Blanchard and the lessons of the crisis, again

Olivier Blanchard has again posted on the lessons from the crisis, and one has reasons to be underwhelmed again (his previous attempt is discussed here). The general tone is the same as before, we don't know enough (#1 on humility is about that, but also #2 that suggests that we don't know enough about how financial markets operate). Caution here is at the service of an Hippocratic oath suggesting that an intervention carries an obvious risk of harm but a less certain chance of benefit.

His rule #4 says that macro-prudential regulations like capital controls "don’t work great. People and institutions find ways around them. In the process of reducing the problem somewhere you tend to create distortions elsewhere." So, first do no harm [no mention of George DeMartino's actual economic oath, by the way], and please don't use capital controls [that's why I remain very skeptical about the IMF's new view on capital controls; for more go here].

The lesson #3 is simply funny; what they didn't know that there are spillover and contagion effects? He is even making the mainstream sound worse than it is [for a more thorough discussion of what the mainstream learned and its limitations go here].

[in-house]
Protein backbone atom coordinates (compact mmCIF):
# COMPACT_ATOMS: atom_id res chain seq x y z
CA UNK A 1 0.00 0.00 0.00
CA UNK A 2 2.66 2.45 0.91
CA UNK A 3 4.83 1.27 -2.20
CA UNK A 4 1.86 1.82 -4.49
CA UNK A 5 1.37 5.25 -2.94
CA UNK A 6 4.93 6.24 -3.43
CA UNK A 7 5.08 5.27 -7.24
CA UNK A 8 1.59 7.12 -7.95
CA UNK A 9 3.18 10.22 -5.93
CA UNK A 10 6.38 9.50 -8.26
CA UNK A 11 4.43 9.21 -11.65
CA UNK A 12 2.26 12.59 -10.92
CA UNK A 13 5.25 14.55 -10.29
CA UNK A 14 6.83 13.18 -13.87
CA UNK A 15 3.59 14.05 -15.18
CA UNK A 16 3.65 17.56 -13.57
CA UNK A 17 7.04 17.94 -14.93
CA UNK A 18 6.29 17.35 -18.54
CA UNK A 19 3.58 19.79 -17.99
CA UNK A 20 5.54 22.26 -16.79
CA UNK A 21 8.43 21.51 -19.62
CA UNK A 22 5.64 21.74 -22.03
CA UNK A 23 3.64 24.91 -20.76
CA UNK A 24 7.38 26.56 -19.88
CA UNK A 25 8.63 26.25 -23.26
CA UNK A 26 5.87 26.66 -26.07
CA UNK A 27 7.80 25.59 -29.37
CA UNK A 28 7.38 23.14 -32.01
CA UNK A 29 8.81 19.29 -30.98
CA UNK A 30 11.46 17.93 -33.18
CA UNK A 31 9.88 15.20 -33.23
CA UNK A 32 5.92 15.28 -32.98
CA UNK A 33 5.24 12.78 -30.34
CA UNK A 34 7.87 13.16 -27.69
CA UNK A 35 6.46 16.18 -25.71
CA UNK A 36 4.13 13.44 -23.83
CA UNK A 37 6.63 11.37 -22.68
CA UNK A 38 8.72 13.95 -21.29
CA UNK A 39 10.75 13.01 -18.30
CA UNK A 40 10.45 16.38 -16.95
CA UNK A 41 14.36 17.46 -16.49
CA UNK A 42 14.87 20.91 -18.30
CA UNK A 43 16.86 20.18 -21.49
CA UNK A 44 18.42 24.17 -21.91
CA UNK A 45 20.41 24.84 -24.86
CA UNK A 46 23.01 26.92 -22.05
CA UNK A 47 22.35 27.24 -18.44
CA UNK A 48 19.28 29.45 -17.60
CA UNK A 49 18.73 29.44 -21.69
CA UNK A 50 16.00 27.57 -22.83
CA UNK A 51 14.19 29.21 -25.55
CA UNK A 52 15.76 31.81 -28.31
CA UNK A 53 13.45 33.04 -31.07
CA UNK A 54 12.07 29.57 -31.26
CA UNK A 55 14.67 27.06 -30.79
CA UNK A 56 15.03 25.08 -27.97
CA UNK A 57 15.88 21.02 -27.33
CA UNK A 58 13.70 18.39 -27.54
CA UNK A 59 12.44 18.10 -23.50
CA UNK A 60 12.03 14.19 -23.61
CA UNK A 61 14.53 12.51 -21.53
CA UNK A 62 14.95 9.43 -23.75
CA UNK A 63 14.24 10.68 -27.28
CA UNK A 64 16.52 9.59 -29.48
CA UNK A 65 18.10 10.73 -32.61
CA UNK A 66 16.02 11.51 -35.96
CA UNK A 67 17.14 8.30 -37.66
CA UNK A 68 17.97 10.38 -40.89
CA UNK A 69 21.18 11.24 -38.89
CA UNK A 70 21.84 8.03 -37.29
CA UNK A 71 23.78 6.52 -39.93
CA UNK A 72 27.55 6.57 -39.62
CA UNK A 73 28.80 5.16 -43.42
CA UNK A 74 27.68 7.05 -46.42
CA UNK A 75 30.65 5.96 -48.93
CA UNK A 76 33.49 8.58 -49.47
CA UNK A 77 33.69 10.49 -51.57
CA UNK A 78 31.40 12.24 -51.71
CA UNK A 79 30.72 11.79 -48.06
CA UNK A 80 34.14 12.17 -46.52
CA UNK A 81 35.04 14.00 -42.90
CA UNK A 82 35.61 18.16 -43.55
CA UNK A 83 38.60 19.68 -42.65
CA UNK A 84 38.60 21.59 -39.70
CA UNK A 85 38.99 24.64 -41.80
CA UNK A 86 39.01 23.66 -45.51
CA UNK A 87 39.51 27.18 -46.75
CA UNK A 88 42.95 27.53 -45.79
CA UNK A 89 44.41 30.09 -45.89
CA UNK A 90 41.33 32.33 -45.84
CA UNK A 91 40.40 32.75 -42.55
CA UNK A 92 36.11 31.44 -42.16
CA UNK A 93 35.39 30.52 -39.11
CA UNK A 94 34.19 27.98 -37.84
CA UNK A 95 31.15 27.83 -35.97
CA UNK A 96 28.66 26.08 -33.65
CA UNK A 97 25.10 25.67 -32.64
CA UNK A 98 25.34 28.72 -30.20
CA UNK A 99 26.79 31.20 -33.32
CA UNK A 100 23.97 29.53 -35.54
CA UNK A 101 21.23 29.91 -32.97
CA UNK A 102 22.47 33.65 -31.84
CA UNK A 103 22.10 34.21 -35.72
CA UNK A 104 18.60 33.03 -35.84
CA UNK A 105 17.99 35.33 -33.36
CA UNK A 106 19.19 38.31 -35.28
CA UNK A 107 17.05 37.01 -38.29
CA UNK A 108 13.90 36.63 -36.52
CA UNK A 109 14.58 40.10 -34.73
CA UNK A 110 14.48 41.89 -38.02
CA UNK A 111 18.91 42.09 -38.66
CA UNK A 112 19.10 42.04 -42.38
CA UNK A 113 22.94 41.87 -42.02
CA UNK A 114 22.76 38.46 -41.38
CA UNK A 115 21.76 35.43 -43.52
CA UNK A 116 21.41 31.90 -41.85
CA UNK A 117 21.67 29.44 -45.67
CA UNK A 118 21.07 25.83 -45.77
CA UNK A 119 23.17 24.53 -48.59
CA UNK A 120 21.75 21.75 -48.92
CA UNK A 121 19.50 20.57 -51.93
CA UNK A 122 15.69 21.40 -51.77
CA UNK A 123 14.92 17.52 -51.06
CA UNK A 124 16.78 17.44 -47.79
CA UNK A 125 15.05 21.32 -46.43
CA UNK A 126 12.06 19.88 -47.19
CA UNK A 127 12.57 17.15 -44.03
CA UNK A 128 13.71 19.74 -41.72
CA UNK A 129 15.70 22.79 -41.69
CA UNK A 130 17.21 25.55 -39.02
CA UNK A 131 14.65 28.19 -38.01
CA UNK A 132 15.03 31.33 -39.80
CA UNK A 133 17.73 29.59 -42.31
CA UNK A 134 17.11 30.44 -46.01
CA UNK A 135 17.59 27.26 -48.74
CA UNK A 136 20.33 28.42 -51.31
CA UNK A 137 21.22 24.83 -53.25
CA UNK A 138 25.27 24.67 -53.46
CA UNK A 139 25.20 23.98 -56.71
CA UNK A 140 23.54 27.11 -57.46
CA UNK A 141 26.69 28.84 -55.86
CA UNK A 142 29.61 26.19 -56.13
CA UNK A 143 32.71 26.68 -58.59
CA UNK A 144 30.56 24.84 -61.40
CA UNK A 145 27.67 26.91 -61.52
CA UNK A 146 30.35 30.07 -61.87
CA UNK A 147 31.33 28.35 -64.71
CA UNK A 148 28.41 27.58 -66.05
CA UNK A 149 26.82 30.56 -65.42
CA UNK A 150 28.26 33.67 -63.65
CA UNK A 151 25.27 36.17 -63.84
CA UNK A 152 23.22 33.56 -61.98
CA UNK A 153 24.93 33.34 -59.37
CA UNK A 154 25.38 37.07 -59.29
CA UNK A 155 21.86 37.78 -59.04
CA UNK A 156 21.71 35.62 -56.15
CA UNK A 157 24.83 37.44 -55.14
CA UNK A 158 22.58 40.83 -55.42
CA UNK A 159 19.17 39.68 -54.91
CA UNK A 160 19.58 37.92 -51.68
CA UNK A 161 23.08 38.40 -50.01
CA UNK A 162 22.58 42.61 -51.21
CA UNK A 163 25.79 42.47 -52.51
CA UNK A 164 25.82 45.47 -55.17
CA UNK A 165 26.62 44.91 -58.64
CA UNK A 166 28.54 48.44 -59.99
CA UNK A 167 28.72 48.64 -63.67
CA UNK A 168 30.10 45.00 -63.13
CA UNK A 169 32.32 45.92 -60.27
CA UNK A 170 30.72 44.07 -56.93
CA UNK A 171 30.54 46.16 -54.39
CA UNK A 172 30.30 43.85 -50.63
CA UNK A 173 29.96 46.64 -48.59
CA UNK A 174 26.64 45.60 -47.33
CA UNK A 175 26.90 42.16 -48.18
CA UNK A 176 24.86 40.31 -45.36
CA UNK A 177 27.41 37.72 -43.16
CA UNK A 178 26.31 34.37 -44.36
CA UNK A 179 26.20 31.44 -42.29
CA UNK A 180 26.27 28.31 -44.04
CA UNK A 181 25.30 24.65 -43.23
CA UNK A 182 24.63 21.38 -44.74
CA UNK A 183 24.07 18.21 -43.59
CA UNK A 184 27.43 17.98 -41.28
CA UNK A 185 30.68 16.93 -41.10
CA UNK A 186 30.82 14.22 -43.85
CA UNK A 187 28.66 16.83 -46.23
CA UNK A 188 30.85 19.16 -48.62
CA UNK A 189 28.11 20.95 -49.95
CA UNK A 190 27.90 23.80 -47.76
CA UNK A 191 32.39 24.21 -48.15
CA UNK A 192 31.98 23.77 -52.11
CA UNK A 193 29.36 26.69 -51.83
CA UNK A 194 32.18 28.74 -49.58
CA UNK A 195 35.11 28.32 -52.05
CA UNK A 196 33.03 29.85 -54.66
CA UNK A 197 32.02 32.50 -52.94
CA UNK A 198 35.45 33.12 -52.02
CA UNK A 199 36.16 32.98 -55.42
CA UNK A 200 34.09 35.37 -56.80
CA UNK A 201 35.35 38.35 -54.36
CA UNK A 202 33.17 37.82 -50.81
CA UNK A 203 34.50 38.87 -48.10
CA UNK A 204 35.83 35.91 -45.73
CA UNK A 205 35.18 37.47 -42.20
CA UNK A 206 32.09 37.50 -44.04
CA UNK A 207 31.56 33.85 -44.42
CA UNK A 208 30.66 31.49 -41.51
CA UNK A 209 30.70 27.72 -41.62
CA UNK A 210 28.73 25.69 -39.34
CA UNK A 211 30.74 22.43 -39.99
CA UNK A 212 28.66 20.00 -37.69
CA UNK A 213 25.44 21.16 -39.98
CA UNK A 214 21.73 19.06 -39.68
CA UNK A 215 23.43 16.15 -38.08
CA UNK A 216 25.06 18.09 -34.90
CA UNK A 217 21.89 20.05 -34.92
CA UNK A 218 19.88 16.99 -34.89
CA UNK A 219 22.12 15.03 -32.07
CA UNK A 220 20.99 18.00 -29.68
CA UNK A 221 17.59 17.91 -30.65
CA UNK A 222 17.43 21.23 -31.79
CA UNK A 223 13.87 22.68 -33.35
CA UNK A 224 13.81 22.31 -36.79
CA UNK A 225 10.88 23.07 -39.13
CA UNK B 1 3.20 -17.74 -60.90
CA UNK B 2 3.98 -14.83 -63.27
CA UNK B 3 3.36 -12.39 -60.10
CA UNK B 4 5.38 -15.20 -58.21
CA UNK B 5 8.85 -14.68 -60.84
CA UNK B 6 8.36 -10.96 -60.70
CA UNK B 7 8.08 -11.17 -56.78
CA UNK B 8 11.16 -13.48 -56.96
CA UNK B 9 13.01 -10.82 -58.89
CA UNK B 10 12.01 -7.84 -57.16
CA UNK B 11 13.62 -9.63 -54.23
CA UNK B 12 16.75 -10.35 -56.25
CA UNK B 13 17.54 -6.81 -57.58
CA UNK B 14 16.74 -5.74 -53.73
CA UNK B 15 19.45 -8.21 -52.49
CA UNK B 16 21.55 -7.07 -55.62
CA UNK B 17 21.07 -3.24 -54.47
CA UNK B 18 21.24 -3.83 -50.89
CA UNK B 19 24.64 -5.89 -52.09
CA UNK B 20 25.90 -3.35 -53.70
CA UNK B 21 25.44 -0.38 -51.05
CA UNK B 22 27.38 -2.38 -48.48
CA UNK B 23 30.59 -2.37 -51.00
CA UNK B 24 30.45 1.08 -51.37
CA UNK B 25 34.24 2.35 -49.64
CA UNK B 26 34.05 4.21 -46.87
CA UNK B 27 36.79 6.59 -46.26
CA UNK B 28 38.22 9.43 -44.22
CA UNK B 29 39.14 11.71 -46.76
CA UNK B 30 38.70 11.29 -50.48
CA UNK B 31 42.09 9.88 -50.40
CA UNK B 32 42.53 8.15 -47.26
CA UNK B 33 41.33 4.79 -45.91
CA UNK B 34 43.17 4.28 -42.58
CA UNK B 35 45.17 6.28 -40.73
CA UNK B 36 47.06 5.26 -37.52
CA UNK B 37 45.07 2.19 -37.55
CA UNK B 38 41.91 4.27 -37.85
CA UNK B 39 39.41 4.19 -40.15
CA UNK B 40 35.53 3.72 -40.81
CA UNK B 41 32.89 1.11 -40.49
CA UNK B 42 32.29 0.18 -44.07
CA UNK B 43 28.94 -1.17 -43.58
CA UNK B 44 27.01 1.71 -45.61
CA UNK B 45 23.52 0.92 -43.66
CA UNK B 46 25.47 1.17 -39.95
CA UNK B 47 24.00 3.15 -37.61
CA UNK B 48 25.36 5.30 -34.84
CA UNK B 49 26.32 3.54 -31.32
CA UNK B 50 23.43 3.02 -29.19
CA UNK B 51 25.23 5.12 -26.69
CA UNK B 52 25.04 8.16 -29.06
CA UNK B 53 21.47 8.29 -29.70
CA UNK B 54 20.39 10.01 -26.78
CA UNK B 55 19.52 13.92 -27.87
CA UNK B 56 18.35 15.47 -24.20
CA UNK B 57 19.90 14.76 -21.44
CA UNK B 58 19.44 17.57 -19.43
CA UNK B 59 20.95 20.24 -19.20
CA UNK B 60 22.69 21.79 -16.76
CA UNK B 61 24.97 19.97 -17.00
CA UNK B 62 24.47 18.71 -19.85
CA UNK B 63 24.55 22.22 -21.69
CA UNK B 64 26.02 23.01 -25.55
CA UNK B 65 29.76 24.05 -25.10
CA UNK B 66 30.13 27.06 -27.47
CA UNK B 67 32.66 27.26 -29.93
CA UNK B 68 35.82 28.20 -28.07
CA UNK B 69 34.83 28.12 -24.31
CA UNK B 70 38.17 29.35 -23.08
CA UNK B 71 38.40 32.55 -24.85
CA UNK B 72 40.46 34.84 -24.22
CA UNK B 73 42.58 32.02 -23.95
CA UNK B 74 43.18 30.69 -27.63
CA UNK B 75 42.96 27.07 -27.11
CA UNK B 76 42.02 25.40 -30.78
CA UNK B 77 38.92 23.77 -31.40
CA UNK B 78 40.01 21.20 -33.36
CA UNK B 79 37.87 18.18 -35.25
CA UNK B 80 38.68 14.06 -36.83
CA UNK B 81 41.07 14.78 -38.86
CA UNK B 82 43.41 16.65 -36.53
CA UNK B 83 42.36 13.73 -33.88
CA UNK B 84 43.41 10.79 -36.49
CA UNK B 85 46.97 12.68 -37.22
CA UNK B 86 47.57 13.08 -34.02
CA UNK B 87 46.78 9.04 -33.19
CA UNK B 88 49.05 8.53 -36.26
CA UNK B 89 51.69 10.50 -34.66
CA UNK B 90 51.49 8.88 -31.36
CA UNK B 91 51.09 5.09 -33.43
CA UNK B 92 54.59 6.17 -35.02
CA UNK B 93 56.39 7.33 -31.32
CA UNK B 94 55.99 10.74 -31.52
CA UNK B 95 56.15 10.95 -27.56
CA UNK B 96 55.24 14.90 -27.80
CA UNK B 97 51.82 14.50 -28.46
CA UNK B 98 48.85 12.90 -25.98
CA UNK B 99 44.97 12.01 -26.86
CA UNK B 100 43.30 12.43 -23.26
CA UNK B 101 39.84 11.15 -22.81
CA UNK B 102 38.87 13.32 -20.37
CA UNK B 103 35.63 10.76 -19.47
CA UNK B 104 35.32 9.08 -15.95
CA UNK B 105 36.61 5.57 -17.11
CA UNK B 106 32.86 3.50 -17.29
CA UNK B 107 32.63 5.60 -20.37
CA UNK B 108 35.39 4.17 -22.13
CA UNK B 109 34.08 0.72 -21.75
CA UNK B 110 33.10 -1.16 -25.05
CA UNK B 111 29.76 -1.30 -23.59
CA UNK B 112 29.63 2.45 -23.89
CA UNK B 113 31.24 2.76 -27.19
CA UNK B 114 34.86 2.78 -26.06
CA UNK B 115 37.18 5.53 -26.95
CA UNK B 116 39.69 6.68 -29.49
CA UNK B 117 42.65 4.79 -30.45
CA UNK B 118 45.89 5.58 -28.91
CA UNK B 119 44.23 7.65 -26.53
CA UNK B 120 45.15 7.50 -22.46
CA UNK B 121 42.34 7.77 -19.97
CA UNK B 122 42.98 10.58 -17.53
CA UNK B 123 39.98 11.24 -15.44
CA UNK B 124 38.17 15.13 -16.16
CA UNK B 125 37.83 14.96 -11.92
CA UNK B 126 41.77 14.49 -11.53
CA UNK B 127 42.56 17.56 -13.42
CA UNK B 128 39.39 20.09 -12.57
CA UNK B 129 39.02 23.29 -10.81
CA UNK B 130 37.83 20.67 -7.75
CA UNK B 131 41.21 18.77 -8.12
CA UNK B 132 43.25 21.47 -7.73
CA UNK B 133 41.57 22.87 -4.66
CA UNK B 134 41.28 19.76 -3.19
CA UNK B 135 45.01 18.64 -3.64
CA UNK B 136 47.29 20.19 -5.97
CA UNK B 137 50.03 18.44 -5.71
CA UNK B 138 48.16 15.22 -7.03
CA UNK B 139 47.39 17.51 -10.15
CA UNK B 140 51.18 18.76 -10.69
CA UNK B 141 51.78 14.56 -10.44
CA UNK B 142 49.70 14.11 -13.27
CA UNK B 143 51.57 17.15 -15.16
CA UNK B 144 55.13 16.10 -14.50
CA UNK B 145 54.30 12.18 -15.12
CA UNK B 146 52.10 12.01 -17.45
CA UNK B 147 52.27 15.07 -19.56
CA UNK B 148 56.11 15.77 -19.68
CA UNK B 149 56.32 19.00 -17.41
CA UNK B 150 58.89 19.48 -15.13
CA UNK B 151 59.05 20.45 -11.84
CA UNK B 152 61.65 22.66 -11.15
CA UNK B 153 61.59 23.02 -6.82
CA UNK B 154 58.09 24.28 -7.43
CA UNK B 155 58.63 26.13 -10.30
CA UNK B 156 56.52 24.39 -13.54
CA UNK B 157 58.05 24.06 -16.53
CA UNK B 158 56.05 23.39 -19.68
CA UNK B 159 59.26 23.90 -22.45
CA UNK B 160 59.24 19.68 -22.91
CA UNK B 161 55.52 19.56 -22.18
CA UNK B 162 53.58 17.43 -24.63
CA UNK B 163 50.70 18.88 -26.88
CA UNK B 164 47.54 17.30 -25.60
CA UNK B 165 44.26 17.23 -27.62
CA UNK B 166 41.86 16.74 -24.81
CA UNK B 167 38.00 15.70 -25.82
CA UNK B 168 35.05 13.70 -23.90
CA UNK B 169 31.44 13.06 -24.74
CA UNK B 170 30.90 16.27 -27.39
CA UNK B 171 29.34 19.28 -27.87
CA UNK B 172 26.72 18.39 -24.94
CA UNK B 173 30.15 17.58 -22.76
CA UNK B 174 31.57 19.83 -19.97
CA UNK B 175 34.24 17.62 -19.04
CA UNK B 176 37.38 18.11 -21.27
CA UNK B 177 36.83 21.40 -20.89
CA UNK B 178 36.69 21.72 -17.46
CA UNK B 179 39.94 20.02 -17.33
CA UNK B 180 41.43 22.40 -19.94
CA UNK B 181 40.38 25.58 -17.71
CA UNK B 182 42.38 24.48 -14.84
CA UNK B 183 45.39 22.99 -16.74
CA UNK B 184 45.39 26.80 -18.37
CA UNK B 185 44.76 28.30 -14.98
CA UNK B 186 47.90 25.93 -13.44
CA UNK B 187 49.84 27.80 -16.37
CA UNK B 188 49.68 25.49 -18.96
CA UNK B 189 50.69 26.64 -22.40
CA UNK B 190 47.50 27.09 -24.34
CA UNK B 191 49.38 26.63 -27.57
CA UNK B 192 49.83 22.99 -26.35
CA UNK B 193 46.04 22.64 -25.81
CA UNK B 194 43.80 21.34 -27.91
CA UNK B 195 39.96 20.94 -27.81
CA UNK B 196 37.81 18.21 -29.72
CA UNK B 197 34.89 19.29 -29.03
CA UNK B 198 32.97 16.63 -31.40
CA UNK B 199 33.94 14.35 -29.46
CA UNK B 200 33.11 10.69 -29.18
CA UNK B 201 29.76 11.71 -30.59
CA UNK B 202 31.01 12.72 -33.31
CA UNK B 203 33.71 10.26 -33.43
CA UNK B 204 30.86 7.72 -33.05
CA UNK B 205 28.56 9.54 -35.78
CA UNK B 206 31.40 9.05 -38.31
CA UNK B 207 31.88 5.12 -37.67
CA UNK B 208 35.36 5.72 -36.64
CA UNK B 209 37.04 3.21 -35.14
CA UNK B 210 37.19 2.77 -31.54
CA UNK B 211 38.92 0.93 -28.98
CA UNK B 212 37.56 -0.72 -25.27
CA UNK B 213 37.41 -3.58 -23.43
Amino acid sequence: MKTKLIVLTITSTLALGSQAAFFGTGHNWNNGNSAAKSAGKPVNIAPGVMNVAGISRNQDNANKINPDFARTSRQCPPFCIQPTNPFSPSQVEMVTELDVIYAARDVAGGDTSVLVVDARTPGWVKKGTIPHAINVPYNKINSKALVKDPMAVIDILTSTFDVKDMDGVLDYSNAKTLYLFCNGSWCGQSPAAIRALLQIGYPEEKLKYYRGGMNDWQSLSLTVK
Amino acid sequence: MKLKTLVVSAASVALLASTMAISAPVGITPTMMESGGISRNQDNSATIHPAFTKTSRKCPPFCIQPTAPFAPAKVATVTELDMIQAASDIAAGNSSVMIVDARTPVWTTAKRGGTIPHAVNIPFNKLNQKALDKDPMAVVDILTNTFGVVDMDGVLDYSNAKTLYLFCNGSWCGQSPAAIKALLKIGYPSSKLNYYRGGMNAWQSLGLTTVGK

Last but not least there is lesson #5, which suggests that Central Bank Independence (CBI) does not work if the tasks go beyond inflation targeting. Note that he had defended as a change in macro the idea to raise the inflation target from 2% to 4% [seriously!]. Here he tells you that CBI has been "one of the major achievements of the last 20 years." The problem is not with CBI per se, but that with new demands on central banks (why the new demands appeared is an incognita, and he does not think is deregulation, or at least doesn't say so) CBI becomes more difficult.

There is no discussion of why CBI has been orthogonal to the so-called Great Moderation, caused by stagnant real wages and globalization. The problem with CBI is that by definition it imposes a rule of not coordinating with the Treasury on fiscal policy, and in some cases the central bank might be forbidden to do basic things like buying government debt (like the ECB). The justification is the fear of inflationary pressures, while the truth might be closer to Kalecki's view that fiscal and monetary policy are used to maintain a significant level of unemployment to keep workers in line.

So again it seems that Blanchard has learned nothing from this crisis. Mind you, John Taylor, Martin Feldstein and others are out there calling for higher interest rates. So, all in all, you might think that Blanchard, like Krugman and DeLong, is among the most moderate and reasonable in the mainstream. However, he is at the IMF, an institution that is still pushing fiscal austerity, and his inability (or unwillingness) to learn from the crisis has considerably more impact on economic policies around the world.

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